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From |
"Tiago V. Pereira" <tiago.pereira@incor.usp.br> |

To |
statalist@hsphsun2.harvard.edu |

Subject |
Re: st: RE: [iso-8859-1] Fisher´s exact test for rxc [2X2] tables: one-tailed or two-tailed |

Date |
Sun, 3 May 2009 22:47:40 -0300 (BRT) |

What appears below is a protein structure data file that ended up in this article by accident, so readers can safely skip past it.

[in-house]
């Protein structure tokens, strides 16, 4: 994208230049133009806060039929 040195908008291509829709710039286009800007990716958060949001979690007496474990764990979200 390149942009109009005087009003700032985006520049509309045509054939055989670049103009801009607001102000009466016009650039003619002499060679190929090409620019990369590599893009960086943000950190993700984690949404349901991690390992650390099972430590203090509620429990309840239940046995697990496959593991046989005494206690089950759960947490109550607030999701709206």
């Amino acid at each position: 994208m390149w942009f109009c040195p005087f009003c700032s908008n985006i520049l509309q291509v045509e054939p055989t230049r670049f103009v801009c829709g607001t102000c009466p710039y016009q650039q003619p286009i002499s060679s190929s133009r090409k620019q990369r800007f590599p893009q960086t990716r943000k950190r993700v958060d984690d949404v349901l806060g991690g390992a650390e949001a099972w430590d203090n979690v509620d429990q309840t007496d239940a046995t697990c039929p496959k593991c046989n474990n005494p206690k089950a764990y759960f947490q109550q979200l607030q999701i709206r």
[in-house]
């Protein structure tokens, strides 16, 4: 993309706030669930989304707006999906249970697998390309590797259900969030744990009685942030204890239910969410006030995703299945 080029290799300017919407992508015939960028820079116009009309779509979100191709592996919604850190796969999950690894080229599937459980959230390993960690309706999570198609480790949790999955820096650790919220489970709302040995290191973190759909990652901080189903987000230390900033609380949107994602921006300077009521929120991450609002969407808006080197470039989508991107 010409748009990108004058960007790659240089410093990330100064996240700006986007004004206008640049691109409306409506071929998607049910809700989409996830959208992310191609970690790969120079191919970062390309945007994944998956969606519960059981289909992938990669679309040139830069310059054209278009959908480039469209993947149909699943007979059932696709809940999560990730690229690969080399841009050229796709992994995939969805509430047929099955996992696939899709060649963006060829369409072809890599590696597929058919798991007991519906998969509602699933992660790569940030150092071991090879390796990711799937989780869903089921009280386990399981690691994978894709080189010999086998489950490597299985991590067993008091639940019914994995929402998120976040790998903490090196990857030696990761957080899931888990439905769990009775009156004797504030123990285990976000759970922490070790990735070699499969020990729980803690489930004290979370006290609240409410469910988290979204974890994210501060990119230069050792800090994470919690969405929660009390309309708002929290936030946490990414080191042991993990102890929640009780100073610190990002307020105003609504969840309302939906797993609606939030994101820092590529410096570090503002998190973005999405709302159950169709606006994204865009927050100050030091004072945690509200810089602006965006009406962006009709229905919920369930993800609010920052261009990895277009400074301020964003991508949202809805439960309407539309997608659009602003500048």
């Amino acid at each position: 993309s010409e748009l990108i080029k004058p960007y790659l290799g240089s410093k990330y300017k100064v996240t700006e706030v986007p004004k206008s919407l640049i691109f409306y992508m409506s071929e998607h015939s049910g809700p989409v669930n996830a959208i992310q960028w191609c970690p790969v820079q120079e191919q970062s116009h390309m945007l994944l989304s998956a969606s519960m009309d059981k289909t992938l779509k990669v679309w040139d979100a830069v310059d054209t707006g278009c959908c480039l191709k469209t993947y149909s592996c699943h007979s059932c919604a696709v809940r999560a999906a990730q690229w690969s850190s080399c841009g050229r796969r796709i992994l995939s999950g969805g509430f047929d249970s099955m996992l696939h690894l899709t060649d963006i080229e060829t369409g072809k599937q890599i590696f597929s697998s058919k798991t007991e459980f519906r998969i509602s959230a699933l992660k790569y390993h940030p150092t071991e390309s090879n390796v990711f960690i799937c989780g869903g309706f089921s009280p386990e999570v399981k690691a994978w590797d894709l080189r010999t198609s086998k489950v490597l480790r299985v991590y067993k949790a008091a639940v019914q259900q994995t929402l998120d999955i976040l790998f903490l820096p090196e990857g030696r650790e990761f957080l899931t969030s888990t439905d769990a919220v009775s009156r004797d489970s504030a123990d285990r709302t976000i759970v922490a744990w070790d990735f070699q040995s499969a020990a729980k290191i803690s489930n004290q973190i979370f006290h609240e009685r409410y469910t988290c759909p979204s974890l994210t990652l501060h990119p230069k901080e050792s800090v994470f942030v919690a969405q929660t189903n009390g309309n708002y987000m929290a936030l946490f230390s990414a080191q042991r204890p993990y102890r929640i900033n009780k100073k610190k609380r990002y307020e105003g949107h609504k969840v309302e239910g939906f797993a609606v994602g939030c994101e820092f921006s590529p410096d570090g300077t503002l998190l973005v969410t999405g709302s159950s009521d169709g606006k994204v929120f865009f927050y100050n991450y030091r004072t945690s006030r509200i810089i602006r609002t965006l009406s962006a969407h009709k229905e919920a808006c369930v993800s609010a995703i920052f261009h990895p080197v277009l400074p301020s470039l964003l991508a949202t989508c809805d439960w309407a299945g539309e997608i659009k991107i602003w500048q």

Many thanks, Steve! But now I am a bit more confused. For example, the Stata exact test for rxc tables considers any possible table combination in which the statistic is equal or more extreme than that observed by the actual data. However, this embraces tables that go in the contrary direction to the observed data as well. In other words, the test considers any departure that is higher than the observed one. So, this is not a two-sided hypothesis, even though the distribution is one-sided? All the best, Tiago > I'm going to retract my previous statement and agree with the Stata manual that the chi square and exact RxC tests for independence > reported in Stata are properly called one-sided. > > I'll again use the analogy of the chi square Test, because I believe > that at least one version of the exact test ranks tables on the value of their chi square statistic. The chi square test is a test of fit of the model of independence, and rejects if the chi square statistic is "too big". Call this a "right-tail" test. The implicit parameter here is the sum of squares in which counts are replaced by > probabilities. > > However one can conceive of a test of independence, in which the alternative is 'too good a fit". For example, RA Fisher believed that some of Gregory Mendel's observations were too close to expectation to have occurred by chance. (For a revisionist view see: CE Novitski (2004) Revision of Fisher's Analysis of Mendel's Garden Pea > Experiments. Genetics 166: 1139-1140 > http://www.genetics.org/cgi/content/full/166/3/1139 ). > > If one conducted a test with this alternative, it would reject if the Chi Square statistic is "too small". The analogous exact test would do the same. This would be a "left-tail" test. > > The chi square and exact tests for independence reported by Stata are indeed the right-tail tests and so are "one-sided". > > I apologize to Tiago for my misleading comments. > > -Steve > > * * For searches and help try: * http://www.stata.com/help.cgi?search * http://www.stata.com/support/statalist/faq * http://www.ats.ucla.edu/stat/stata/

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